To answer that question, we need to think about how interpreters are traditionally hired. For many companies, hiring an interpreter means sending an email to an interpreting agency with a brief for the event, sending over documents and then waiting for the interpreters to turn up on the day.

There is not a lot obviously wrong with that model and, as I mention in my free Buying Interpreting Step-by-Step course, there are times when going to an interpreting agency is exactly what you need to do.

Yet, there comes a time in many businesses where running international events becomes a regular feature of your work. There might also be occasions where the event is so special or so valuable that you want greater partnership than the traditional agency model can easily provide.

This is where consultant interpreters come in. As both a practising interpreter in their own right and someone who knows how to build specialist interpreting teams, they know how to match your exact needs with interpreters on the market. They will know who is excellent for sales events and who is better in board meetings. Why? Because they will tend to have worked alongside the people they recommend and will have first-hand experience of their strengths and weaknesses.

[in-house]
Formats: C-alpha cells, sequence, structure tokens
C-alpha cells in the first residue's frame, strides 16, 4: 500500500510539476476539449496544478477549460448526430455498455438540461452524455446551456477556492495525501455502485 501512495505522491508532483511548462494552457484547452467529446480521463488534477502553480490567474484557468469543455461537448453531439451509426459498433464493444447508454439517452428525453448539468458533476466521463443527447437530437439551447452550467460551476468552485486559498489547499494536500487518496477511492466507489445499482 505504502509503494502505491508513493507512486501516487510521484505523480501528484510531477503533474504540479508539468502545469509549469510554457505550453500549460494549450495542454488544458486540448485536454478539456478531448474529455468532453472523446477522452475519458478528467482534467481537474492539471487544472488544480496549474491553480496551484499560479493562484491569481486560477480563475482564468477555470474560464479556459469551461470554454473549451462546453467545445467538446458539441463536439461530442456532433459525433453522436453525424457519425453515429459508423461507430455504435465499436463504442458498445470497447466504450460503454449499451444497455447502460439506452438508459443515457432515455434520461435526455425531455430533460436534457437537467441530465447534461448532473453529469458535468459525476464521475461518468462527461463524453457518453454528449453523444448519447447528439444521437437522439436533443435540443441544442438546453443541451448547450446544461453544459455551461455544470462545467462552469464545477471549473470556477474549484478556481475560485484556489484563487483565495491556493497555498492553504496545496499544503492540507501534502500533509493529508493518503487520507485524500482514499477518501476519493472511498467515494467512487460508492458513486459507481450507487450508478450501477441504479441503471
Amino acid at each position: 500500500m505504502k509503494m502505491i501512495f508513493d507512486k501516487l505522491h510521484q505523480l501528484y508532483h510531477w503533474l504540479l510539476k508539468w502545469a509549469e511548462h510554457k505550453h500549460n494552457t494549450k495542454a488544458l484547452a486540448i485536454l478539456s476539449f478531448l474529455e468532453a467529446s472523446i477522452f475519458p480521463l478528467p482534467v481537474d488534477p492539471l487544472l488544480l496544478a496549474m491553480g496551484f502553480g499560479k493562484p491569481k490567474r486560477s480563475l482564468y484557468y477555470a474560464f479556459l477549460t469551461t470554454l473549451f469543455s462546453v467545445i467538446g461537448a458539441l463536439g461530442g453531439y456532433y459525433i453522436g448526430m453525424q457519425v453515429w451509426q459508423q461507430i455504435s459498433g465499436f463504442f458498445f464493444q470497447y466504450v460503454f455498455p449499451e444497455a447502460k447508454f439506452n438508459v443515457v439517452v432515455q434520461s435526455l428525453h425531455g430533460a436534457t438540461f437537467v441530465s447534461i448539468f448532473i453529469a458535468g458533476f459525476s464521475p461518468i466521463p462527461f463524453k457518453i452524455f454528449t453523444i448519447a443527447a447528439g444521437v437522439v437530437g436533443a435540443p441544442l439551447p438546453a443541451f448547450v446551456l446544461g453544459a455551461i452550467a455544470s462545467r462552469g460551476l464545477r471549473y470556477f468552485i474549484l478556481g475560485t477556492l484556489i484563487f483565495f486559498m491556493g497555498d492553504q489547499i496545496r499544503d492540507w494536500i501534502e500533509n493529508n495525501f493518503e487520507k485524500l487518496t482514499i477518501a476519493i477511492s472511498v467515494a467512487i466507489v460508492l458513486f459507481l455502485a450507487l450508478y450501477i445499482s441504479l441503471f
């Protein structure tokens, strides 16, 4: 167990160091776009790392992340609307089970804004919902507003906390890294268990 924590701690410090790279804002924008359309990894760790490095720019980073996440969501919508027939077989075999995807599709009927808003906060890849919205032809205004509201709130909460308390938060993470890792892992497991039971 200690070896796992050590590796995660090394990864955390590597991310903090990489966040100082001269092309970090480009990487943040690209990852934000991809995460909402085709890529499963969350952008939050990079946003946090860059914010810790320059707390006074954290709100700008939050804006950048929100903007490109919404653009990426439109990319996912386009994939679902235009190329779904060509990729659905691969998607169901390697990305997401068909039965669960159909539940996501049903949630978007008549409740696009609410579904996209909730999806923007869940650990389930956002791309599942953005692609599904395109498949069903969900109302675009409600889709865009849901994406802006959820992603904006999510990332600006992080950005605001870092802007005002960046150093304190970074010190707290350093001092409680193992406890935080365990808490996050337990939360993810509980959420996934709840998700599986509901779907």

As well as building you a custom interpreting team, a good consultant interpreter will also have relationships with suppliers of interpreting equipment. That relationship alone could save you hours of frustration!

Lastly, here’s something that few people know. Consultant interpreters really are consultants too. If you have a question about the best order to speeches to keep people awake or the right interpreting equipment or even the best way to address guests from different countries, ask your consultant interpreter. They will have the knowledge and experience to either answer those questions themselves or find you the right person to answer them.